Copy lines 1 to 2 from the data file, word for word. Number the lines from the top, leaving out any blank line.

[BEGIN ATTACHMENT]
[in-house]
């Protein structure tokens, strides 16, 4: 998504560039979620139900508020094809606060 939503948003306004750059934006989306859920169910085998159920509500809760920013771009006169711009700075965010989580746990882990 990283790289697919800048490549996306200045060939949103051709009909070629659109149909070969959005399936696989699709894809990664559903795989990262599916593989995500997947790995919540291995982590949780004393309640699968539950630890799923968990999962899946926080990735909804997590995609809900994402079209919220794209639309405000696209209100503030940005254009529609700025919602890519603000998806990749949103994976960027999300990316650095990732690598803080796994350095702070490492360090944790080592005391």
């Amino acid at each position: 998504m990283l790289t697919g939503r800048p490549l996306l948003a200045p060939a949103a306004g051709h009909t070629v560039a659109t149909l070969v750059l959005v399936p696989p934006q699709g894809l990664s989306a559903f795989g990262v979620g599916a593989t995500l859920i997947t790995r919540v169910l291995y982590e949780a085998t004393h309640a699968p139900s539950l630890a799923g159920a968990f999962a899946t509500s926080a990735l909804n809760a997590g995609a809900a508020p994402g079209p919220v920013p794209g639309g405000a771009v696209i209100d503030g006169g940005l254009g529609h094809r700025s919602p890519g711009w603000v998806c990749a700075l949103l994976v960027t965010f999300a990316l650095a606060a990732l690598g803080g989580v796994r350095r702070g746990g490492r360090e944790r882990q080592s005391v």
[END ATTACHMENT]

[in-house]
């Protein structure tokens, strides 16, 4: 998504560039979620139900508020094809606060 939503948003306004750059934006989306859920169910085998159920509500809760920013771009006169711009700075965010989580746990882990 990283790289697919800048490549996306200045060939949103051709009909070629659109149909070969959005399936696989699709894809990664559903795989990262599916593989995500997947790995919540291995982590949780004393309640699968539950630890799923968990999962899946926080990735909804997590995609809900994402079209919220794209639309405000696209209100503030940005254009529609700025919602890519603000998806990749949103994976960027999300990316650095990732690598803080796994350095702070490492360090944790080592005391």